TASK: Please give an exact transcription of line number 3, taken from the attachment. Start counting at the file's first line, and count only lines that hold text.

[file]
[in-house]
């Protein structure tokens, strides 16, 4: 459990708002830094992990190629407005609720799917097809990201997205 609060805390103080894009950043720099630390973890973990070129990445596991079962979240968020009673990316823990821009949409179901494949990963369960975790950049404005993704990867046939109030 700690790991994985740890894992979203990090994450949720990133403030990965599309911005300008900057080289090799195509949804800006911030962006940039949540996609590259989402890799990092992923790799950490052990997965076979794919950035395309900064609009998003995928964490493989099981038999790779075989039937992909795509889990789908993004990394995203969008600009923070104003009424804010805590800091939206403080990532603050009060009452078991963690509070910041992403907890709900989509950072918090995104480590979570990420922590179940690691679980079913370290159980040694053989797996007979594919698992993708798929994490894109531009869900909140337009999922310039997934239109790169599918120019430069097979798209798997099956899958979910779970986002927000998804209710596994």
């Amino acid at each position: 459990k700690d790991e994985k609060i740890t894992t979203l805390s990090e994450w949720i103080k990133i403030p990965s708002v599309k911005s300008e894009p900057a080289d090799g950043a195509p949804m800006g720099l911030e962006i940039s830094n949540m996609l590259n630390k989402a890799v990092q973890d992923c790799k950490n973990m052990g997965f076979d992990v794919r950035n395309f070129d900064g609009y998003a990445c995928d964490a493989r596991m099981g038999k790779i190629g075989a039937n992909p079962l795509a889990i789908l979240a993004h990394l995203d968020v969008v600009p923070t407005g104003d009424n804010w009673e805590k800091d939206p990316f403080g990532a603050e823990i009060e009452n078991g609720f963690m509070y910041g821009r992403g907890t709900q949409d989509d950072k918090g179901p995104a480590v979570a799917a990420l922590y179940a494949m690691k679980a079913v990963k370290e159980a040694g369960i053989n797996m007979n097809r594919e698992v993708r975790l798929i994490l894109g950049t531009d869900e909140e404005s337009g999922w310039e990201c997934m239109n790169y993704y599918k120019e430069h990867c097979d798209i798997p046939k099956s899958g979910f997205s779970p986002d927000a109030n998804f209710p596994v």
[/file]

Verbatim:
């Amino acid at each position: 459990k700690d790991e994985k609060i740890t894992t979203l805390s990090e994450w949720i103080k990133i403030p990965s708002v599309k911005s300008e894009p900057a080289d090799g950043a195509p949804m800006g720099l911030e962006i940039s830094n949540m996609l590259n630390k989402a890799v990092q973890d992923c790799k950490n973990m052990g997965f076979d992990v794919r950035n395309f070129d900064g609009y998003a990445c995928d964490a493989r596991m099981g038999k790779i190629g075989a039937n992909p079962l795509a889990i789908l979240a993004h990394l995203d968020v969008v600009p923070t407005g104003d009424n804010w009673e805590k800091d939206p990316f403080g990532a603050e823990i009060e009452n078991g609720f963690m509070y910041g821009r992403g907890t709900q949409d989509d950072k918090g179901p995104a480590v979570a799917a990420l922590y179940a494949m690691k679980a079913v990963k370290e159980a040694g369960i053989n797996m007979n097809r594919e698992v993708r975790l798929i994490l894109g950049t531009d869900e909140e404005s337009g999922w310039e990201c997934m239109n790169y993704y599918k120019e430069h990867c097979d798209i798997p046939k099956s899958g979910f997205s779970p986002d927000a109030n998804f209710p596994v």